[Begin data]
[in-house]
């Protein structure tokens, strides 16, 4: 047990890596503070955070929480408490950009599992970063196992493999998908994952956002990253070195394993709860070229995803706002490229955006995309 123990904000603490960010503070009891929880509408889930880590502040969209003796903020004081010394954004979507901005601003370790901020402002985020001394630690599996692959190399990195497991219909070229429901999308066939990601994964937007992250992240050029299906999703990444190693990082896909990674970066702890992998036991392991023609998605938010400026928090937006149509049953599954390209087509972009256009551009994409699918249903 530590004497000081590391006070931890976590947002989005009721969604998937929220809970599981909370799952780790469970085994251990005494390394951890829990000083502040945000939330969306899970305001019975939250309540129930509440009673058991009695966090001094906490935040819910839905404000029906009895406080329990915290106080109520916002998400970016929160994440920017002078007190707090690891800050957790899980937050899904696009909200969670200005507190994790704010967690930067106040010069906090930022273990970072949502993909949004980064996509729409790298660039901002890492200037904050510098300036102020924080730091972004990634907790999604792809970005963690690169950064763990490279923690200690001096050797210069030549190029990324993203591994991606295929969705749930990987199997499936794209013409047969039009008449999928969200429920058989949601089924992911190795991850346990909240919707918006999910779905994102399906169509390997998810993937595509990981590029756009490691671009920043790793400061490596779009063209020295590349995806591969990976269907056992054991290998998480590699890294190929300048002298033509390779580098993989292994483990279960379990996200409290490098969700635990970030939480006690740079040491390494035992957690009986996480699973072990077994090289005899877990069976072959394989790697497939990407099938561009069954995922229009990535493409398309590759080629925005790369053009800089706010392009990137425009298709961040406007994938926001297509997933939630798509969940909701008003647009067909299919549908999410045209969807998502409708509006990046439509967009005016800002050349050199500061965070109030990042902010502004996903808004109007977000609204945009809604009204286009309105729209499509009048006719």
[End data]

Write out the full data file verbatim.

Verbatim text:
[in-house]
């Protein structure tokens, strides 16, 4: 047990890596503070955070929480408490950009599992970063196992493999998908994952956002990253070195394993709860070229995803706002490229955006995309 123990904000603490960010503070009891929880509408889930880590502040969209003796903020004081010394954004979507901005601003370790901020402002985020001394630690599996692959190399990195497991219909070229429901999308066939990601994964937007992250992240050029299906999703990444190693990082896909990674970066702890992998036991392991023609998605938010400026928090937006149509049953599954390209087509972009256009551009994409699918249903 530590004497000081590391006070931890976590947002989005009721969604998937929220809970599981909370799952780790469970085994251990005494390394951890829990000083502040945000939330969306899970305001019975939250309540129930509440009673058991009695966090001094906490935040819910839905404000029906009895406080329990915290106080109520916002998400970016929160994440920017002078007190707090690891800050957790899980937050899904696009909200969670200005507190994790704010967690930067106040010069906090930022273990970072949502993909949004980064996509729409790298660039901002890492200037904050510098300036102020924080730091972004990634907790999604792809970005963690690169950064763990490279923690200690001096050797210069030549190029990324993203591994991606295929969705749930990987199997499936794209013409047969039009008449999928969200429920058989949601089924992911190795991850346990909240919707918006999910779905994102399906169509390997998810993937595509990981590029756009490691671009920043790793400061490596779009063209020295590349995806591969990976269907056992054991290998998480590699890294190929300048002298033509390779580098993989292994483990279960379990996200409290490098969700635990970030939480006690740079040491390494035992957690009986996480699973072990077994090289005899877990069976072959394989790697497939990407099938561009069954995922229009990535493409398309590759080629925005790369053009800089706010392009990137425009298709961040406007994938926001297509997933939630798509969940909701008003647009067909299919549908999410045209969807998502409708509006990046439509967009005016800002050349050199500061965070109030990042902010502004996903808004109007977000609204945009809604009204286009309105729209499509009048006719």